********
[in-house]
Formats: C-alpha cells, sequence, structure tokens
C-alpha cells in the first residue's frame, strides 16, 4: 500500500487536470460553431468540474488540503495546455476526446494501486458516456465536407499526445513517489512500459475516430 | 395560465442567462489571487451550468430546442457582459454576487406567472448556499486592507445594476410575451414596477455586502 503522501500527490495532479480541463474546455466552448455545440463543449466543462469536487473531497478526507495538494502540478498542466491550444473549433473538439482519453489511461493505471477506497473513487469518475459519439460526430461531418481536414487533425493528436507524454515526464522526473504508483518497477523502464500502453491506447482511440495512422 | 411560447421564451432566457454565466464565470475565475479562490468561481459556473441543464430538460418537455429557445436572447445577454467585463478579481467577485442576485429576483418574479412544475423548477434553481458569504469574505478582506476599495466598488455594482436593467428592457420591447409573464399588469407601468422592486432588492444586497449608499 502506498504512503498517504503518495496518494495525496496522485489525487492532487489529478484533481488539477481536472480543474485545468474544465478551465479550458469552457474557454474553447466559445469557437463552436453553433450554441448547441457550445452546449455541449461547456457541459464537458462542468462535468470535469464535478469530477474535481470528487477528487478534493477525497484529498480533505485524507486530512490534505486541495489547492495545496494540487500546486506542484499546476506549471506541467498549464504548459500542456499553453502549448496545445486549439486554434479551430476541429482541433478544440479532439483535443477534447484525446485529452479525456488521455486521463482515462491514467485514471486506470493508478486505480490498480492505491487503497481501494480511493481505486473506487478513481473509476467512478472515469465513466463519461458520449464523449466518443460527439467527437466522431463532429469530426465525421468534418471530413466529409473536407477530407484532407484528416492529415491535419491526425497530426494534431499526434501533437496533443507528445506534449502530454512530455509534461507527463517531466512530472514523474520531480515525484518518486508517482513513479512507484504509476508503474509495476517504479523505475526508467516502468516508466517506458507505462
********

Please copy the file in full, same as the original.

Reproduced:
[in-house]
Formats: C-alpha cells, sequence, structure tokens
C-alpha cells in the first residue's frame, strides 16, 4: 500500500487536470460553431468540474488540503495546455476526446494501486458516456465536407499526445513517489512500459475516430 | 395560465442567462489571487451550468430546442457582459454576487406567472448556499486592507445594476410575451414596477455586502 503522501500527490495532479480541463474546455466552448455545440463543449466543462469536487473531497478526507495538494502540478498542466491550444473549433473538439482519453489511461493505471477506497473513487469518475459519439460526430461531418481536414487533425493528436507524454515526464522526473504508483518497477523502464500502453491506447482511440495512422 | 411560447421564451432566457454565466464565470475565475479562490468561481459556473441543464430538460418537455429557445436572447445577454467585463478579481467577485442576485429576483418574479412544475423548477434553481458569504469574505478582506476599495466598488455594482436593467428592457420591447409573464399588469407601468422592486432588492444586497449608499 502506498504512503498517504503518495496518494495525496496522485489525487492532487489529478484533481488539477481536472480543474485545468474544465478551465479550458469552457474557454474553447466559445469557437463552436453553433450554441448547441457550445452546449455541449461547456457541459464537458462542468462535468470535469464535478469530477474535481470528487477528487478534493477525497484529498480533505485524507486530512490534505486541495489547492495545496494540487500546486506542484499546476506549471506541467498549464504548459500542456499553453502549448496545445486549439486554434479551430476541429482541433478544440479532439483535443477534447484525446485529452479525456488521455486521463482515462491514467485514471486506470493508478486505480490498480492505491487503497481501494480511493481505486473506487478513481473509476467512478472515469465513466463519461458520449464523449466518443460527439467527437466522431463532429469530426465525421468534418471530413466529409473536407477530407484532407484528416492529415491535419491526425497530426494534431499526434501533437496533443507528445506534449502530454512530455509534461507527463517531466512530472514523474520531480515525484518518486508517482513513479512507484504509476508503474509495476517504479523505475526508467516502468516508466517506458507505462